Convertible securities

Produced by Tolley in association with Ken Moody
Convertible securities

The following Employment Tax guidance note Produced by Tolley in association with Ken Moody provides comprehensive and up to date tax information covering:

  • Convertible securities
  • Overview
  • What are convertible securities?
  • Comparison with restricted shares
  • Tax liability on acquisition of convertible securities
  • Other events creating a charge in connection with convertible securities
  • Calculating the gain
  • Interaction with Part 7A ― disguised remuneration
  • Employer’s secondary NIC
  • Exceptions


Shares or securities may have certain rights to convert into other types of shares or securities on specific events, or may be subject to certain conditions. For example, in one company, ‘A ordinary shares with limited rights might automatically convert into ordinary shares with full rights if the shares in the company are admitted to the AIM. In another company, a person might acquire loan stock that converts into ordinary shares after a fixed period if the loan is not repaid.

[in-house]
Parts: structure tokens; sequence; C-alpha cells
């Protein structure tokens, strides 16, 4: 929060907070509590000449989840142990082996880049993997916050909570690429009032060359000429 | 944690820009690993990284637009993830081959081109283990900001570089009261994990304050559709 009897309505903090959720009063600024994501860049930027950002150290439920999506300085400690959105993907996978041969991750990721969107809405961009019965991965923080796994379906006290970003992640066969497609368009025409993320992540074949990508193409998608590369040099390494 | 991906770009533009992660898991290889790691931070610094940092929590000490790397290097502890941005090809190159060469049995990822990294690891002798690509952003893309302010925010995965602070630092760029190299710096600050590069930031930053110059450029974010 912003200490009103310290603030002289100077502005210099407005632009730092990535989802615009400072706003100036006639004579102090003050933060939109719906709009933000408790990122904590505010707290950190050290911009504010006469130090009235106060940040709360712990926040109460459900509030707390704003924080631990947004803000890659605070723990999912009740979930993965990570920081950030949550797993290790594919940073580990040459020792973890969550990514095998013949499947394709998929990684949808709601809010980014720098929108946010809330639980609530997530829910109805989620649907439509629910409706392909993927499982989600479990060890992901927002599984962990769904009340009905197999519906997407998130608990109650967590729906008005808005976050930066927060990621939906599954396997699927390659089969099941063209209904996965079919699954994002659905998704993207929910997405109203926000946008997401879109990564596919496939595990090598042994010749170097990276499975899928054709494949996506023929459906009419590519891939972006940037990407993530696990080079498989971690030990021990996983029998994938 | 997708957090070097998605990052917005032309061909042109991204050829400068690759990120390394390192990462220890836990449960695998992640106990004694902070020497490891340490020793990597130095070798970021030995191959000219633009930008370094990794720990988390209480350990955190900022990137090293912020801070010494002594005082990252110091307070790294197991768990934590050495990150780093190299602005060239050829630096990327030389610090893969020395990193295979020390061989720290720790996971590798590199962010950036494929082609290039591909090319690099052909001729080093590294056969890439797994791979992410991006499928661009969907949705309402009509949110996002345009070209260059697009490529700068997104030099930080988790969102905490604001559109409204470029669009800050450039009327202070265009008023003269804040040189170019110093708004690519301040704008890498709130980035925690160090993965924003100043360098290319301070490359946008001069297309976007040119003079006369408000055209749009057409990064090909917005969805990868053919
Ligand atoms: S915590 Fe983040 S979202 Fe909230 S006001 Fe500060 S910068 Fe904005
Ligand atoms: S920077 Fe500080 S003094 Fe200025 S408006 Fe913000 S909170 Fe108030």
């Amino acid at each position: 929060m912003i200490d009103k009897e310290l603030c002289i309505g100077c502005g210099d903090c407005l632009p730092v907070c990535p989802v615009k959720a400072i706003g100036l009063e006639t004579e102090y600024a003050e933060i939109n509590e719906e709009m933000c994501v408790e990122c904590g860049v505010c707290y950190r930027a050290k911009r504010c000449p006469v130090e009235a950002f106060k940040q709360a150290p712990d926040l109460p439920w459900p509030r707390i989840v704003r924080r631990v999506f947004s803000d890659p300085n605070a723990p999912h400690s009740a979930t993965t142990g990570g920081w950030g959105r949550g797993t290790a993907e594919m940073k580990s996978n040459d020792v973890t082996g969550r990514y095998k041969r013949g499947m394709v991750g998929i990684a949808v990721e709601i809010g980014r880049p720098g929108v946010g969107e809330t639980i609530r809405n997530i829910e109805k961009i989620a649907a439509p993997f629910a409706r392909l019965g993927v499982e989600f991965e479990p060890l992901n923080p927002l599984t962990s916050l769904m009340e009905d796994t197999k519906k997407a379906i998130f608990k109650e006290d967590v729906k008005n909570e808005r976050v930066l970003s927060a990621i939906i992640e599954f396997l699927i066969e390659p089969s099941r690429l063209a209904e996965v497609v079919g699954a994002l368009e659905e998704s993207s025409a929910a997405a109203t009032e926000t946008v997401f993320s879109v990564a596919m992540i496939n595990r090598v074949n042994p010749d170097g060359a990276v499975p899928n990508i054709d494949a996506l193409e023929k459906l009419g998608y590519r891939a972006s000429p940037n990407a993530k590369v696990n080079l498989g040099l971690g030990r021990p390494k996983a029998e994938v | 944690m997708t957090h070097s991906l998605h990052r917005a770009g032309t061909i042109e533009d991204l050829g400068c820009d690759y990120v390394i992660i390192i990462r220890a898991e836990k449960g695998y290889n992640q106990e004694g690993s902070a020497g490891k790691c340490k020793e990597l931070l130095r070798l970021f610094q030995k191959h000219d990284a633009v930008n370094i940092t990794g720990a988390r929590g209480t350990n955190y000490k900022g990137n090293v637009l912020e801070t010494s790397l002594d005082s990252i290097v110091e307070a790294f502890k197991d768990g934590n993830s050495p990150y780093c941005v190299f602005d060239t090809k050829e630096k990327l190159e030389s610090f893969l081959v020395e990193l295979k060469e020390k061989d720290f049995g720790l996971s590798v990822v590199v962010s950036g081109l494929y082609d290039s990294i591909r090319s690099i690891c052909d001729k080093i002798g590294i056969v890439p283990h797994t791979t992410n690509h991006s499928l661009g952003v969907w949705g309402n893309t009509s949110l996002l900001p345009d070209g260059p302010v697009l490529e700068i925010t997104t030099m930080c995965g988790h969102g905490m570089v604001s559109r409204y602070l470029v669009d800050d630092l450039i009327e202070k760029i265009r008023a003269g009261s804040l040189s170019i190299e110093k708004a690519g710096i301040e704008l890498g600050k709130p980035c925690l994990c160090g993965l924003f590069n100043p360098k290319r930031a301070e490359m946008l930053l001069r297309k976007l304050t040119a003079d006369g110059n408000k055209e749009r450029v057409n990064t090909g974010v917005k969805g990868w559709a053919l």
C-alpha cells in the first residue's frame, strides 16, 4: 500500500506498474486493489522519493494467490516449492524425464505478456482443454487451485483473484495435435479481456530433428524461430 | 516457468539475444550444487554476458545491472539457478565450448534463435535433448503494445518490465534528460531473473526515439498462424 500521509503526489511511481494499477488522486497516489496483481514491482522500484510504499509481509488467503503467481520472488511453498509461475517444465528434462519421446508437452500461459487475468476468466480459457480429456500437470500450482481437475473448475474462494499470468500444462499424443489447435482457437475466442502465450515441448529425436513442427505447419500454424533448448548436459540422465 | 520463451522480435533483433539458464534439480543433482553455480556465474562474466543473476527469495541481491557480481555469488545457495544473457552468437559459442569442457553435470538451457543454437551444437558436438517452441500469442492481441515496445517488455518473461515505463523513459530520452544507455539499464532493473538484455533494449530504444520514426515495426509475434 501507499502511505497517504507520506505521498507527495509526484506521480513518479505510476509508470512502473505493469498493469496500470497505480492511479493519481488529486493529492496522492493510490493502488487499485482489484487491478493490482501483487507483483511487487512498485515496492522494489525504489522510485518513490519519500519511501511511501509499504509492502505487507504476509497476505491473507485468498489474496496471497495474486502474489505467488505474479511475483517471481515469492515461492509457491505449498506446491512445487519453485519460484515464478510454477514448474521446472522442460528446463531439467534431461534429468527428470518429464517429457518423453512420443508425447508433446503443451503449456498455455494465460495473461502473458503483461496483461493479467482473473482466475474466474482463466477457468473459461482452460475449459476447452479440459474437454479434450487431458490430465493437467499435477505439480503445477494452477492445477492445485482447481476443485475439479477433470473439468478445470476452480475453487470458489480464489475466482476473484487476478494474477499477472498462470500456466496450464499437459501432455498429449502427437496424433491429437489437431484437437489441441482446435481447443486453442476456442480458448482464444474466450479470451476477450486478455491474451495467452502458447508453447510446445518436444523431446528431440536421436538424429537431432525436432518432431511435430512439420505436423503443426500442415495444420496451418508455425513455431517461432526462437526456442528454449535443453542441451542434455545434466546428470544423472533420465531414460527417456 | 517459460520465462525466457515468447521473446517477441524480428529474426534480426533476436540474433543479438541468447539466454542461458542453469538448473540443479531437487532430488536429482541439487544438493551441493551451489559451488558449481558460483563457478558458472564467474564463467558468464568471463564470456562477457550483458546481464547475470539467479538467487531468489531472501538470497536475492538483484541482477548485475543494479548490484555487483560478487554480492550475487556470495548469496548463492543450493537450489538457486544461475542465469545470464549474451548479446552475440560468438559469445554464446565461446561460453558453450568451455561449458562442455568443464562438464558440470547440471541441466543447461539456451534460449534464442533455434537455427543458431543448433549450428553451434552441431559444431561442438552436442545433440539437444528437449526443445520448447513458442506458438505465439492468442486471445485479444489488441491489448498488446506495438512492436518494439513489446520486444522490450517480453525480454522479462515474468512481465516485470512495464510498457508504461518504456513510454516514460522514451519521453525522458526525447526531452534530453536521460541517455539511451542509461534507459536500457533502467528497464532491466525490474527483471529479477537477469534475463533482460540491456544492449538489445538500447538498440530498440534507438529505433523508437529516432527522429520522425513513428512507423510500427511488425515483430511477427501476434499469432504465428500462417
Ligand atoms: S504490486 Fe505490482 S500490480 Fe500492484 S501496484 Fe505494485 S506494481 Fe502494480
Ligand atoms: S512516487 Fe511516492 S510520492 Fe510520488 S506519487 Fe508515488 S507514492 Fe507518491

On conversion, the value of the shares or securities may increase so that the holder makes a notional gain or can sell for a real gain.

Where the rules on convertible securities apply, tax and NIC are charged on a gain where:

  1. a person has a right or opportunity through his employer to acquire shares

  2. those shares are convertible

  3. there is a gain on conversion

This liability can arise in respect of:

  1. any interests in securities, whether the opportunity is given by the employer, a former or prospective employer, or any other person connected with that employer

  2. interests acquired by the employee, a relative or any other person

It is important to note that convertible securities might also be restricted securities (see the Restricted securities guidance note). If the securities fall within the scope of the rules applying to restricted securities, treating the securities as restricted using a section 431 election may minimise the overall liability.

The convertible securities legislation is found in ITEPA 2003, ss 435–444 (Ch 3, Pt 7).

What are convertible securities?

Convertible securities do not have the same meaning as readily convertible assets. This term is relevant for determining whether PAYE must be applied and whether there is a liability to pay NIC.

Convertible securities, in the context of ITEPA 2003, ss 435–444 (Ch 3, Pt 7), are shares, securities or similar rights including debentures, bonds or loan notes, where:

  1. the holder can convert the securities into other securities (it does not matter when or if there

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